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    5 Feel-Good Hip-Hop Tracks For Surviving The Holidays

    Hip-hop songs can be a good source to find reasons why you should keep your head up. Here are some cheery songs to ease those wintertime blues.

    “Keep Ya Head Up” by 2Pac

    Society is better for everyone when we cherish our women. 2Pac advises us expertly in his classic pump up jam. The song also samples “O-o-h Child” by Five Stairsteps, which is a song fit for your mom to play for you after a hard day at school. In it, 2Pac addresses neglect and cyclical poverty. He empathizes with us. He knows it is hard, but we have to keep our heads up. According to lifehack.org, listening to sad songs can make people who are sad feel better because it allows for emotional catharsis and for the listener to practice empathizing with the songwriter’s story.

    “Jeeps, Lex Coups, Bimaz & Benz” by Lost Boyz

    Here is another old school jam calling for us to use our mental strength to overcome our struggles. “Concentrate, to get my sh*t straight.” Like 2Pac, Lost Boyz specifically advise us to keep our heads up no matter what. “To all my ladies and my men/to all my peoples in the pen’/keep your head up.” Sounds like pretty good advice, especially considering that Lost Boyz “only deal with the real deal street life.”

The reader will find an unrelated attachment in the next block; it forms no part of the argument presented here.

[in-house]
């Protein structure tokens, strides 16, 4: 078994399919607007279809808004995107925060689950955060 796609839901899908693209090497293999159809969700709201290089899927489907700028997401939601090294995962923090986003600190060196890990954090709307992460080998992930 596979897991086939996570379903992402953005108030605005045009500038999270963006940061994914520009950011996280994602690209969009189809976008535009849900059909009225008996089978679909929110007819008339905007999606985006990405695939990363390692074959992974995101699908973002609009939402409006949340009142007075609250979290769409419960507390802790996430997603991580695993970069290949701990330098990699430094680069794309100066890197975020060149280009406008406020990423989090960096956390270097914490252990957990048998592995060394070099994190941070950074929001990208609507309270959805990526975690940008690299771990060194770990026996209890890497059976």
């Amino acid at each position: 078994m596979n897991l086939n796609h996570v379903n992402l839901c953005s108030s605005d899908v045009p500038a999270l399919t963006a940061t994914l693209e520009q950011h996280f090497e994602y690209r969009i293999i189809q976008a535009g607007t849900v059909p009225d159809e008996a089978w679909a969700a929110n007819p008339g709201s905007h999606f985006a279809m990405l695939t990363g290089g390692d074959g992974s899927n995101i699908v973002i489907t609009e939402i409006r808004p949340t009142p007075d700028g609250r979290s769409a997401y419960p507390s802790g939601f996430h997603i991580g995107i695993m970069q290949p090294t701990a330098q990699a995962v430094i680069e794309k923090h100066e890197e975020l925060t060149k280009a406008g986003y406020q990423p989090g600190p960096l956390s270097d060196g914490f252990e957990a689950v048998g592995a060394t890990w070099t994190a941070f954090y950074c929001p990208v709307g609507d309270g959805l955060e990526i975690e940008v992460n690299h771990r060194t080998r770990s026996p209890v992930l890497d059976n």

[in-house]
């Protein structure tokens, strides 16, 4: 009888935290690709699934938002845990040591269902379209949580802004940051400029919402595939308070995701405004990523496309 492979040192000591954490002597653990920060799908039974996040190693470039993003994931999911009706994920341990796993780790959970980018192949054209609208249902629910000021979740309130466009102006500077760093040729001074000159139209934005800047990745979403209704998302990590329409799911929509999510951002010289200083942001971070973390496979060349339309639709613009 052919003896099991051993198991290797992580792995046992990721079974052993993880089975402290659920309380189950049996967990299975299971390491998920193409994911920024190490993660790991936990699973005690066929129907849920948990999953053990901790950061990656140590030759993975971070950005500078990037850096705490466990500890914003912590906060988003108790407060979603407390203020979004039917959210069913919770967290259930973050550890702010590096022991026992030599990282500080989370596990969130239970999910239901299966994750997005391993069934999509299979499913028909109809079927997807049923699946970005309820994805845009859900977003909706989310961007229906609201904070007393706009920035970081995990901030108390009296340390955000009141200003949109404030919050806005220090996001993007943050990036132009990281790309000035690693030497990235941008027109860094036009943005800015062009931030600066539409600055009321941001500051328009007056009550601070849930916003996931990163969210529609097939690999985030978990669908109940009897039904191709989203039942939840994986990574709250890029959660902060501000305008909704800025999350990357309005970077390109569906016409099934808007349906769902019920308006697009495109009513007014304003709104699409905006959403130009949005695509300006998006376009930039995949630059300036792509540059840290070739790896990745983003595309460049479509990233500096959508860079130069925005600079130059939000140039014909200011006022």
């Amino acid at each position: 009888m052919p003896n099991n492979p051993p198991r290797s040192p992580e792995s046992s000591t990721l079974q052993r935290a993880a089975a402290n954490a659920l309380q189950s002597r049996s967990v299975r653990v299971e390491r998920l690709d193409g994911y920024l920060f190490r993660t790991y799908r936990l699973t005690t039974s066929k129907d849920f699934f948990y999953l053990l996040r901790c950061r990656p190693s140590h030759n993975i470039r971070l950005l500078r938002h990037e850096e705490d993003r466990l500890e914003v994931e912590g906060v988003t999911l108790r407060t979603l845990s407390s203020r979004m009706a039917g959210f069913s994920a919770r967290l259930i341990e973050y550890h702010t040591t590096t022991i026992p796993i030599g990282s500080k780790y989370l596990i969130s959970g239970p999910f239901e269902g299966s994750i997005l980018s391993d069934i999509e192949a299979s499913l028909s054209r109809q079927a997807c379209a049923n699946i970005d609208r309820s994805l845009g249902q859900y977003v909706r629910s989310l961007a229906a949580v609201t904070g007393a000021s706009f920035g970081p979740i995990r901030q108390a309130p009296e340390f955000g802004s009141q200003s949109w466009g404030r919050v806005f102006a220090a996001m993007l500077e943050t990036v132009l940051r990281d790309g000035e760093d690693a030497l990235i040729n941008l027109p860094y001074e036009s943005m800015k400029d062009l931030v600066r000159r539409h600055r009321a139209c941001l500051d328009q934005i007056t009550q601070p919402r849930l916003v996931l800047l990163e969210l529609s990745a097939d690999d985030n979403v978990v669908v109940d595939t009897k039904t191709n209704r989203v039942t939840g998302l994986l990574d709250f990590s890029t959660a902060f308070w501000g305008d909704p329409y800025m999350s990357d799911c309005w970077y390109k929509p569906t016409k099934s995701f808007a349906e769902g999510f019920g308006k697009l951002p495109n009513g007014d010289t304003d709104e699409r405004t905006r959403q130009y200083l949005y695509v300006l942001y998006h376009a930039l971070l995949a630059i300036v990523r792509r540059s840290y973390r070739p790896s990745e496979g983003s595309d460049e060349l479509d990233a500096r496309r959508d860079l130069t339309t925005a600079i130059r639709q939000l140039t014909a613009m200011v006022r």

“Sunshine” by Mos Def

    Here is another hip-hop song that samples music your mother would listen to. This iconic hip-hop optimism jam samples “Let the Sunshine In” from the musical, Hair. Mos Def commands us to “be good to your family, y’all…’cause everybody need family, y’all.” What great advice, and it can be applied beyond biological and nuclear families. We can all choose to treat each other like one big human family. From this perspective, none of us are ever all alone during the holidays.

    “Lemon” by N.E.R.D., Rihanna, and Pharrell Williams

    This 2017 hype jam also contains some sage advice that can be applied to surviving the holiday season. “The truth will set you free, but first it will piss you off,” the song’s introduction warns. This is a fun bop to dance around the kitchen to with a family member who understands.

    “Hey Young World” by Slick Rick

    In this classic, Slick Rick reasons with us. He acknowledges that he knows what we know. “(Love means happiness) that once was strong (but due to society) even that’s turned wrong.” But, he does not want us to use the evils of society as justification for our own unsavory behavior. “Society’s a weak excuse for a man.” Instead, he asks us to embrace the righteous way of God. “Believe it or not, the Lord still shines on you, he (guides you) and he watched you as you grew.” I believe it.

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